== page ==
READ — 2023 Will Be the Year of the Earndown: What Every Colorado Small Business Owner Needs to Know

The events over the past few years have led to an economic environment plagued with uncertainty. We expect the economy to slow significantly with a high probability of experiencing a recession. Real GDP may be negative in the second or third quarter, however we expect GDP to be approximately 0.6% for the year. In 2023 there are numerous reasons why we expect the economy to slow and enter a recession:


Persistently high inflation continues to be a threat to economic growth. Even though there are signs that peak inflation was in the spring and inflation is abating, inflation begins the new year at a stubbornly high level. A consolation is that lower inflation and weakening economic growth will convince central banks to slow the hiking cycle, pause, and pivot, moving to cutting rates.

A material risk to our forecast is if inflation moves lower slower than the Fed or the market expects, or if inflation comes down and gets “stuck” at a level higher than the Fed target. This would cause the Fed to react and more than likely shove the economy into a recession.

READ — 5 Ways Small Business Owners in Colorado Can Survive Inflation

Aggressive Monetary Policy

The Fed’s interest rate hiking cycle that began in March has been extremely aggressive. Understandably, since the Fed’s goal is combating spiking inflation. Consumption has been resilient, keeping the hopes of a soft landing alive. High interest rates will eventually weigh on consumers’ consumption behaviors and investment, particularly, residential investment slowing economic growth.

Historically, the only way the Fed orchestrated a soft landing was to lower interest rates. That would suggest the Fed will be hiking rates early in the year and cutting rates in the second half of the year. Unfortunately, the odds of a soft landing are stacked against the Fed.

We believe that the Fed’s aggressive tightening campaign will be the catalyst for a recession. Fed action has a pronounced lag — the full impact on inflation and the economy will not be felt until Spring/Summer of 2023. US consumers have an enormous amount of excess savings, and balance sheets are clean, leading us to forecast the recession will be short-lived and mild.


COVID no longer appears to impact consumer consumption in the US. However, China continues its zero-COVID policy. As China shuts down regions, cities and ports, the global economy suffers due to shortages and inflation. If lockdowns continue, economic activity slows. However, it appears the Chinese will relax their COVID policies in 2023, this could be a positive catalyst for economic growth around the world.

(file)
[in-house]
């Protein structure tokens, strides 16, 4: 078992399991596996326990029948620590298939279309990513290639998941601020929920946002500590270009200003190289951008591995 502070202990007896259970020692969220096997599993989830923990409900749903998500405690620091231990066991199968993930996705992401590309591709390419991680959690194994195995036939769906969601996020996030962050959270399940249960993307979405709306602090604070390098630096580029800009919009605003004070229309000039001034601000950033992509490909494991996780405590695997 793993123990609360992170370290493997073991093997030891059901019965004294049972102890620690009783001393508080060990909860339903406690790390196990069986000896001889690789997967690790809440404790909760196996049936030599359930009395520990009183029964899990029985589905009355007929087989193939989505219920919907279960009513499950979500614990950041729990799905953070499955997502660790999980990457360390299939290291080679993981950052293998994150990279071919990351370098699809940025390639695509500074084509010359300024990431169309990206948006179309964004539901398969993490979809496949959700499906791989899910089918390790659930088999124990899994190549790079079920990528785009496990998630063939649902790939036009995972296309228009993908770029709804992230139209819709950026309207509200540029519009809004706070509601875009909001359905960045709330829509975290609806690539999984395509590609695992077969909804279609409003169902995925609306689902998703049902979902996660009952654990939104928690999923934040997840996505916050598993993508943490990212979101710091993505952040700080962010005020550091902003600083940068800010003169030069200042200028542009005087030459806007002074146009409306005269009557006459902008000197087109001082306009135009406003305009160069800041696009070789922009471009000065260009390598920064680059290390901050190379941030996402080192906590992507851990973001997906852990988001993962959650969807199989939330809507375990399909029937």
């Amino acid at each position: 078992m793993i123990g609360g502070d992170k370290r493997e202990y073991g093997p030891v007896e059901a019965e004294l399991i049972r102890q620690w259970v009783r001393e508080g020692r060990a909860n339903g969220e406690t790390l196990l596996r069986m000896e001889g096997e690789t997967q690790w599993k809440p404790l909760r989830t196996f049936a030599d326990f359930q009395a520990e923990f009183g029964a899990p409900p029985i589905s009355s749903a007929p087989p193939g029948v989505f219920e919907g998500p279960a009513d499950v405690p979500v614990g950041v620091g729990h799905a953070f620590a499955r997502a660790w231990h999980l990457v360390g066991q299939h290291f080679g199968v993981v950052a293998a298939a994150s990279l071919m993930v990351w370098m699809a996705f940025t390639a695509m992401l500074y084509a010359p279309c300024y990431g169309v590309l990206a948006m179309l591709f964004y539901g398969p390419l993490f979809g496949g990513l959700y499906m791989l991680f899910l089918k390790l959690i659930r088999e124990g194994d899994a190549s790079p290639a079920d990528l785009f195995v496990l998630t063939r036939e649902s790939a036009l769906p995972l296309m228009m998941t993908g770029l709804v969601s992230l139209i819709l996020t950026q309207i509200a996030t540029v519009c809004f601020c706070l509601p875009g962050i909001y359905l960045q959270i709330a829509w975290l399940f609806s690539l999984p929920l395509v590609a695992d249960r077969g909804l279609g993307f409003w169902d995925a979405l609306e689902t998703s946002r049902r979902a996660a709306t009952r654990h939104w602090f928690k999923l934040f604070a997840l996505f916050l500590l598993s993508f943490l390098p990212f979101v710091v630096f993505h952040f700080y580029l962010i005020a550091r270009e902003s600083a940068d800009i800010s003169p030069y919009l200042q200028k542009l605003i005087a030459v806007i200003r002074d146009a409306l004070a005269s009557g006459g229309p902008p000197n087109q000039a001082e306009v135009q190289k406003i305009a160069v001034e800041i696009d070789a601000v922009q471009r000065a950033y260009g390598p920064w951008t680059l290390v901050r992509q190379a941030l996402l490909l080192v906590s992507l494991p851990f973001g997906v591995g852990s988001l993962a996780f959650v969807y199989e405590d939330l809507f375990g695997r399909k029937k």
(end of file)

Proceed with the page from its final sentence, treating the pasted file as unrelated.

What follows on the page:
Fixed Income

We think the Federal Reserve will continue hiking short-term interest rates, affecting the economy in 2023. We expect a step-down in rate hikes, back down to 0.25% per hike, and Fed Funds to peak at 5.0%. We then expect the Fed to pause and hold rates constant for the remainder of the year. Along the way, the Fed’s narrative may cause turbulence in the financial markets.

The long end of the yield curve believes the Fed will be successful in fighting inflation. The 10-year Treasury yield of 3.6% at the end of November suggests the financial markets believe that inflation will be transitory. The bond market experienced a difficult year in 2022, we expect the 10-year Treasury yield to end 2023 around 4.0% and once again see positive returns in the bond market.


The financial markets have been discounting a meaningful slowdown in 2023. In September of 2022, the S&P 500, being a leading indicator, was down 25% pricing in an economic slowdown or recession. Given the Fed is hinting at a softer rate-hiking approach, we believe that 2023 will see positive returns in risk assets.

We expect the S&P 500 to end 2023 between 4,200 and 4,400, or a 5-10% total return. We expect a bumpy flight, with market volatility.

The Bottom Line

Prepare for landing. The global economic cycle is transitioning from an environment of accommodative monetary and fiscal policy, supporting moderate growth, to restrictive monetary and fiscal policy, supporting a contraction in growth. We expect the economy in 2023 to be affected by the projected real GDP, which is less than 0.6%. Additionally, anticipate a short-lived, mild recession.

Risk-based assets are expected to produce positive returns and be one of the best-performing asset classes. Our S&P 500 target at end the year is between 4,200 and 4,400 or 5-10% total returns. We expect to see volatility in the equity markets, with corrections greater than 10%.

Interest rates will be on the rise and inflation is expected to subside. We think the entire yield curve will shift higher, Fed Funds will end 2023 around 5.0% and the 10-year Treasury yield will move modestly higher to close the year at 4.0%.

Prepare for landing…buckle up.


KC Mathews, CFA, is the Chief Investment Officer at UMB Bank.

A Zero is Not OK: Some Colorado Representatives are Failing Us on Energy

With ballots hitting millions of Colorado mailboxes last week, it can be tough to sift through the countless resources voters now have (or receive) when casting their votes. Perhaps too much information can be a bad thing.

But with energy touching nearly every facet of every business, it’s arguable that energy is the most important indicator of a candidate’s alignment with business interests. How our elected leaders vote on energy and environmental issues, and the impact it has on our personal pocketbook and a business’s bottom line, says a lot.

READ — America’s Energy Future Depends on Cultivating the Next Generation of Talent

The American Energy Alliance (AEA), a not-for-profit organization, and its American Energy Scorecard is becoming a go-to source for understanding where our elected members of Congress stand.

The website is simple and only requires a visitor to click on a state or type in a zip code to pull up scores.